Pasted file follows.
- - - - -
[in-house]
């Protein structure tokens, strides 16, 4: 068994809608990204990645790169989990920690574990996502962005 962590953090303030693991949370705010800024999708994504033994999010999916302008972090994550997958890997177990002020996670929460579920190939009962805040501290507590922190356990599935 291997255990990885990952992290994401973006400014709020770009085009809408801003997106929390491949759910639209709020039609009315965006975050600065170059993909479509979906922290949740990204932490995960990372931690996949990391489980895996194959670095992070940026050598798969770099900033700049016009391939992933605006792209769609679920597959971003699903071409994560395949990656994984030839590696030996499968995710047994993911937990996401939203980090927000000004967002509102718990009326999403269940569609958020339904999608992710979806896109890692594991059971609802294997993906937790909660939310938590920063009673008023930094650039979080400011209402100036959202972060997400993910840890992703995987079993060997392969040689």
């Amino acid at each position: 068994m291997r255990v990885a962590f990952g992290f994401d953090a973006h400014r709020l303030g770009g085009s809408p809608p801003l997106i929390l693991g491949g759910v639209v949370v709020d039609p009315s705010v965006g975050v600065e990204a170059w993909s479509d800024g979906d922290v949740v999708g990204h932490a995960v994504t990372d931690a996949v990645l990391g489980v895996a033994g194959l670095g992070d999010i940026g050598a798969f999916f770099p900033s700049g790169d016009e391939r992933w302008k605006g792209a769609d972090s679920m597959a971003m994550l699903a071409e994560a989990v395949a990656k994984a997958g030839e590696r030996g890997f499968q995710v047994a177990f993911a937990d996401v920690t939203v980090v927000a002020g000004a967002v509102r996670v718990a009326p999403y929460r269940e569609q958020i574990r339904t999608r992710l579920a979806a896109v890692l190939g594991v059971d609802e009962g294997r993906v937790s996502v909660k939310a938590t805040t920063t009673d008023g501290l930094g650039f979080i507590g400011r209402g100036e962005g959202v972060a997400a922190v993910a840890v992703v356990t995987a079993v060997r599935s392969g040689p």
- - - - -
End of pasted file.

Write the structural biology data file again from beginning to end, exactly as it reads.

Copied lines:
[in-house]
């Protein structure tokens, strides 16, 4: 068994809608990204990645790169989990920690574990996502962005 962590953090303030693991949370705010800024999708994504033994999010999916302008972090994550997958890997177990002020996670929460579920190939009962805040501290507590922190356990599935 291997255990990885990952992290994401973006400014709020770009085009809408801003997106929390491949759910639209709020039609009315965006975050600065170059993909479509979906922290949740990204932490995960990372931690996949990391489980895996194959670095992070940026050598798969770099900033700049016009391939992933605006792209769609679920597959971003699903071409994560395949990656994984030839590696030996499968995710047994993911937990996401939203980090927000000004967002509102718990009326999403269940569609958020339904999608992710979806896109890692594991059971609802294997993906937790909660939310938590920063009673008023930094650039979080400011209402100036959202972060997400993910840890992703995987079993060997392969040689």
């Amino acid at each position: 068994m291997r255990v990885a962590f990952g992290f994401d953090a973006h400014r709020l303030g770009g085009s809408p809608p801003l997106i929390l693991g491949g759910v639209v949370v709020d039609p009315s705010v965006g975050v600065e990204a170059w993909s479509d800024g979906d922290v949740v999708g990204h932490a995960v994504t990372d931690a996949v990645l990391g489980v895996a033994g194959l670095g992070d999010i940026g050598a798969f999916f770099p900033s700049g790169d016009e391939r992933w302008k605006g792209a769609d972090s679920m597959a971003m994550l699903a071409e994560a989990v395949a990656k994984a997958g030839e590696r030996g890997f499968q995710v047994a177990f993911a937990d996401v920690t939203v980090v927000a002020g000004a967002v509102r996670v718990a009326p999403y929460r269940e569609q958020i574990r339904t999608r992710l579920a979806a896109v890692l190939g594991v059971d609802e009962g294997r993906v937790s996502v909660k939310a938590t805040t920063t009673d008023g501290l930094g650039f979080i507590g400011r209402g100036e962005g959202v972060a997400a922190v993910a840890v992703v356990t995987a079993v060997r599935s392969g040689p």